Offering the full experience and having a highly visible link on your pages saying "Using a mobile device? Save some data today!" is much better than making the assumption that "their using a handheld device, they MUST be being charged and they MUST need a diet!" Making assumptions is one of the worst things we (as professionals) do in regards to our audience. It's much better to give them the native experience they expect and simply make them aware of the slimmer and perhaps cheaper site than to push them into it and say "don't like being where we forced you? navigate back where you should have been to begin with". Any action which a visitor undertakes should be self-motivated and based on their end needs... redirecting based on what a developer thinks is in their best interests is the same as not giving them the choice in the first place. We should be empowering our users to make decisions for themselves, not forcing the experience we prefer upon them.
    I agree. It is much better to do it that way, but not entirely incorrect to do it his way. I would also do what you suggested. Just make sure they know about the other option. But a lot of the time its a bad managment decision instead of the developer. And sometimes the developer just doesn't have a choice. lol. I have experienced that the hard way. lol

  13. #13
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    id just like to point out if anyone else is interested in a way of doing without htaccess or php use this inside head tags

    Code:
    <script language=javascript>
    <!--
    if((navigator.userAgent.match(/iPhone/i)) || (navigator.userAgent.match(/iPod/i)) || ((navigator.userAgent.match(/iPad/i)))
    {
    location.replace("mobile.html");
    }
    -->
    </script>
    works well for me

  14. #14
    Follow: @AlexDawsonUK silver trophybronze trophy AlexDawson's Avatar
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    puttyapp, shame it won't work for the 8&#37;+ group of people with JavaScript either disabled or unavailable. At least with htaccess and PHP you can guarantee everyone will get the desired effect (that you target), using JavaScript to redirect is about 1,000% worse of an idea than even trying to force the thing as-is.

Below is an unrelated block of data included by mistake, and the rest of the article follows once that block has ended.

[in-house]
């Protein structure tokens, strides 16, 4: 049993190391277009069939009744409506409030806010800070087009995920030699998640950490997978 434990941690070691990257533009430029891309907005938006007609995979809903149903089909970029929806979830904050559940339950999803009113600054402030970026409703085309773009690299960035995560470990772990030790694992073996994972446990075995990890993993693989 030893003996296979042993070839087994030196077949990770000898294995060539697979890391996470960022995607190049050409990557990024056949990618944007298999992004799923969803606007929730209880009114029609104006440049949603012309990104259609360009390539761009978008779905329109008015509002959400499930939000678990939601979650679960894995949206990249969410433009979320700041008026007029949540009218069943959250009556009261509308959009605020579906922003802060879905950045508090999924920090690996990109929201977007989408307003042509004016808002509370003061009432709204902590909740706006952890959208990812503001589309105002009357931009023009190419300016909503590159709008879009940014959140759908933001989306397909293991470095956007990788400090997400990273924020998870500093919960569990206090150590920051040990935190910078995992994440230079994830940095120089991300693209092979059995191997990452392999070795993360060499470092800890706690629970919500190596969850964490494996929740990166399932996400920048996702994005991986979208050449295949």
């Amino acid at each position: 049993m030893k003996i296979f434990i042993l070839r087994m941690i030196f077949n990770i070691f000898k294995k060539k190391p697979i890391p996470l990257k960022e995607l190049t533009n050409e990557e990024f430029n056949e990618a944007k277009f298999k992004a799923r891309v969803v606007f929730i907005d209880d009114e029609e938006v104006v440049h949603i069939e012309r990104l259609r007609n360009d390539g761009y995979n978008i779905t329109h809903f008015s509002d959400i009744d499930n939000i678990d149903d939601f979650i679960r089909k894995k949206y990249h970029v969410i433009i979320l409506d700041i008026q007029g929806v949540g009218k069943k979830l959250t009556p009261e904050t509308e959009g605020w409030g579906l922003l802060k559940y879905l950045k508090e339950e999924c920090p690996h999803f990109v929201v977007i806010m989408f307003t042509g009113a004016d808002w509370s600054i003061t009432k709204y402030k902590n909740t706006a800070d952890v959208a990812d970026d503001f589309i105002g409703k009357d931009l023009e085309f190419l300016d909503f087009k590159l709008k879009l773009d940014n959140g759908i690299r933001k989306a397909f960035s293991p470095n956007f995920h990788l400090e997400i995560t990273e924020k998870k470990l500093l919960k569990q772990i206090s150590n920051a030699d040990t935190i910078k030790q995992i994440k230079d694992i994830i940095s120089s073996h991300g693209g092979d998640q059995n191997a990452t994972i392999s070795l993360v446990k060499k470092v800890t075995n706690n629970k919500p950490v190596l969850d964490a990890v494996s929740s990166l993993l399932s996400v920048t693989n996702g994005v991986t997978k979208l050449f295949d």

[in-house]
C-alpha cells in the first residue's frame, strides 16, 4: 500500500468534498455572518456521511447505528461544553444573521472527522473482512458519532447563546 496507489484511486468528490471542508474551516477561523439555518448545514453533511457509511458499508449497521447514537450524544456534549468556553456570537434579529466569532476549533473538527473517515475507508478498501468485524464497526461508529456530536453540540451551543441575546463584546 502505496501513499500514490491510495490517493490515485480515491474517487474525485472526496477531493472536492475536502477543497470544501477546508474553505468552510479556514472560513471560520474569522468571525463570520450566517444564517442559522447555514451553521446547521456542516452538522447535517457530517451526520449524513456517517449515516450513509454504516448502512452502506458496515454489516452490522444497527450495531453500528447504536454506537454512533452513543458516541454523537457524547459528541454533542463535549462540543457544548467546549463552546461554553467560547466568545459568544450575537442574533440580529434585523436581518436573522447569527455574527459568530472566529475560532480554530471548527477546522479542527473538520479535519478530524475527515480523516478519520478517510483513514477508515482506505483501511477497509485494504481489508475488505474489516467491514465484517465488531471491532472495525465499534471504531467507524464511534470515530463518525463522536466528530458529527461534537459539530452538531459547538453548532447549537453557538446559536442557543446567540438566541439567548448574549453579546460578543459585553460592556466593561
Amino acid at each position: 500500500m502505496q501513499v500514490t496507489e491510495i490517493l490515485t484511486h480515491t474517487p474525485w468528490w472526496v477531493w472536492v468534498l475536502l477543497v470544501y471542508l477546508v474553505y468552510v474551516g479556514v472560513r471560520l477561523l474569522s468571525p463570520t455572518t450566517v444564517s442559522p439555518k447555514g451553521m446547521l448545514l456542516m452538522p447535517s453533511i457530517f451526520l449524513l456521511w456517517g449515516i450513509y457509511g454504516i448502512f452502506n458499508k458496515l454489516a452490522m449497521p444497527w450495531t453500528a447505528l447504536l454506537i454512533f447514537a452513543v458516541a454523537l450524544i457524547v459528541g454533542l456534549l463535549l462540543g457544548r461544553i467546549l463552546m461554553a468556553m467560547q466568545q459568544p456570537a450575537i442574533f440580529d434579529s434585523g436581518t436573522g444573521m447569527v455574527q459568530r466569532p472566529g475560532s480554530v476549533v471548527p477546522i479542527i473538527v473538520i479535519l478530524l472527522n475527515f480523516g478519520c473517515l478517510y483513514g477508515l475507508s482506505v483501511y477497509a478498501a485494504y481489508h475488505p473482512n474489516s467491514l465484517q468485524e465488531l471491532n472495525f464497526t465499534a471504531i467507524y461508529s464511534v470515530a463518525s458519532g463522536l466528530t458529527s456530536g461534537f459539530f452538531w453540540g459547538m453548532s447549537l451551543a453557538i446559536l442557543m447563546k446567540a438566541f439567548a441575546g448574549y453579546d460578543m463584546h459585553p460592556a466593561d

15. #15
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    thank you, learn something new everyday. thats a pretty big statistic. ouch

  16. #16
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    @AlexDawson

    I understand what you are saying, that is why I have the link to the full website. Another thing is that many features on my full website just don't work on mobile... So I created a much more slimmed-down version of my website for my mobile users. The case is the same with many other websites.

    Also, pretty much all the "big" websites use these scripts. Yahoo, google, msn, amazon, fifa, banks, etc, etc. As a result, most mobile internet users are accustomed to seeing a mobile website automatically. As such, the vast majority of people wouldn't even look for the mobile version because they are used to having the mobile version appear by deafult on their phone.

  17. #17
    SitePoint Addict fattyjules's Avatar
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    I'm with you on this one, IamAdam.

    If the visitor appears to be a mobile device, send them to the mobile site with a link at the top to visit the full site.

    That way they get an experience consistent with other well-known sites they visit (being served mobile content), but can choose the full site if desired.

  18. #18
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    For the record, I do this:

    (1) Crap mobile browsers (Blackberry (not 6), IE Mobile) = use PHP to redirect to the mobile site as these have no chance of viewing a full site.